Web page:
BORDETELLA PERTUSSIS IGG/IGM, BY ELISA WITH IMMUNO
- BORDETELLA PERTUSSIS IGG/IGM, BY ELISA WITH IMMUNO
- Start Date
- Expiration Date
- CPT Codes
- 86615 X2; If indicated add 86615 for each immunoblot
- Reference Test
- ATLAS Test Code
- Transport Info
Centrifuge and immediately transfer serum to separate plastic tube Refrigerated
- Fasting Required?
- Patient Instructions
- Reference Range
Semi-Quantitative Enzyme-Linked Immunosorbent Assay (ELISA) Qualitative Immunoblot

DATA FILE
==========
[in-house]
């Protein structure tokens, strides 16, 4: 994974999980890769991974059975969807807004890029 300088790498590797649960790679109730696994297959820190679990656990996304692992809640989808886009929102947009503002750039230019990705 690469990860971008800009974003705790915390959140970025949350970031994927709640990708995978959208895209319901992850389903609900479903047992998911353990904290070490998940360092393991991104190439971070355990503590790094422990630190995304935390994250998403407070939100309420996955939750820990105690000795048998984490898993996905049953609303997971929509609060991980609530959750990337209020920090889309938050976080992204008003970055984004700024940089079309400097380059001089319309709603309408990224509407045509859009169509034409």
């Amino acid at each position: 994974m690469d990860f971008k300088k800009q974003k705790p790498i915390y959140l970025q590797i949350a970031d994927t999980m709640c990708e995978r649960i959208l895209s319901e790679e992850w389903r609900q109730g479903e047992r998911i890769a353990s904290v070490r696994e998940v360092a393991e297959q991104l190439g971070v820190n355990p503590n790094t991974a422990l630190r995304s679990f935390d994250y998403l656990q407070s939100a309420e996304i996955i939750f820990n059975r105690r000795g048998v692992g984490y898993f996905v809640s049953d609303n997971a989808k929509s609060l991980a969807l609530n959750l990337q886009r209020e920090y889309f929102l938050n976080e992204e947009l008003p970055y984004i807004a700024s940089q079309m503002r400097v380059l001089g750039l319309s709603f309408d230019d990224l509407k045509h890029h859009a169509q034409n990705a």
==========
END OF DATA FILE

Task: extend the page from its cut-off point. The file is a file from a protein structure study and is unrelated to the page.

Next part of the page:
Bordetella pertussis is a fastidious gram-negative pleomorphic bacillus that requires special media for culture. Infection of the tracheobronchial epithelium produces pertussis (whooping cough), a prolonged disease marked by paroxysmal coughing. Transmission of pertussis is by airborne spread of respiratory secretions. Pertussis is highly infectious and the spread of disease is often not recognized due to the mildness of symptoms in immunized persons. Secondary spread in families and schools is common. Adult cases with symptoms resembling the common cold are a significant reservoir of the organism, and have been the source of outbreaks in highly susceptible populations, such as unimmunized infants. After an incubation period of 7-10 days, pertussis follows a prolonged course consisting of three overlapping stages: catarrhal, paroxysmal coughing, and convalescent. Partially immune persons and infants under six months of age may not show all the typical features of pertussis. Paroxysmal coughing may be absent in these cases. The number of annual cases of pertussis has dropped significantly since the introduction of the whole-cell vaccine in the 1940s. The number of reported cases has been rising, however, with an average of 4,619 reported cases per year during 1990 to 1995. The proportion of cases of pertussis involving adolescents and adults rose from 15.1 percent between 1977 and 1979 to 26.9 percent between 1992 and 1993 (Centers for Disease Control and Prevention). This rise in cases in adults appears to be due to a combination of waning immunity to childhood vaccination, increasing B. pertussis in the community, and increased recognition of the disease in older individuals. Culture: A clinical diagnosis of pertussis is confirmed by isolation of B. pertussis from a nasopharyngeal swab. The organism is not found in blood or at distant sites. Specimens collected during the initial catarrhal or early paroxysmal stage provide the greatest chance of successful isolation. Unfortunately, the diagnosis is frequently not considered until the paroxysmal coughing has been present for some time, and the number of organisms has decreased significantly. Direct immunofluorescence antibody test (DFA): A direct immunofluorescence antibody technique can be applied to nasopharyngeal smears for rapid diagnosis of pertussis. Positive smears should always be confirmed by culture, if possible. Studies of adults with pertussis have indicated that the vast majority will have a negative DFA (Mink CM, Wright SW). Serology: The sensitivity of isolating B. pertussis by culture decreases progressively during the disease, and there is decreased sensitivity of culture overall in adults. For these reasons, a combination of culture and serologic assays may be useful for the diagnosis of pertussis. The sensitivity with culture or serology, however, remain quite low, 55 percent and 45 percent, respectively (Hallander HO). Antibodies to pertussis toxin and filamentous hemagglutinin have been commonly used as a serologic indicator of pertussis. Antibodies to pertussis toxin have also been effective in detecting infection in children. A recent study suggests, however, that the detection of IgG antibody to fimbriae 2/3 may be more useful for diagnosing pertussis in adults (Jansen DL). Additionally, a significant correlation between clinical protection after household exposure and the presence of IgG antibodies to pertactin, fimbriae 2/3, and pertussis toxin were demonstrated in the Swedish vaccine trial I (Storsaeter J). IgA does not appear to contribute to the diagnostic sensitivity of serology if paired sera are available. In almost all cases in which an IgA antibody level increase occurred, an increase in IgG level occurred as well (Hallander HO). Culture for B. pertussis is the "gold standard" for diagnosis of pertussis in children. However, culture is rarely positive in adults with pertussis. Serologic measurement of pertussis antibodies, therefore, may be helpful in the diagnosis of pertussis in cases where paroxysmal coughing has been present for a long time or in adults in whom the typical features of pertussis are absent. An acute and convalescent specimen is recommended since there is no single reference value that will distinguish acute from past infection or immunization. A twofold or greater change in antibody level is suggestive of acute infection. The CDC does not recognize serologic testing as a criterion for the definitive diagnosis of pertussis. Caution should be exercised in making the diagnosis of pertussis infection with serology alone, since antibodies to filamentous hemagglutinin and pertactin due to infection with B. parapertussis or other Bordetella species can also occur. Detectable levels of IgG antibodies to B. pertussis may be seen in the serum of vaccinated individuals of all ages, in early infancy as the result of placental transfer, and in the convalescent phase of a recent infection. IgG antibodies can only be used to diagnose active infection when paired sera are available and a rise in antibody level can be demonstrated. A significant rise may not always be demonstrated as peak levels of IgG may be reached before the first sample is collected. Therefore, IgA and IgM antibody levels should be measured to diagnose active disease.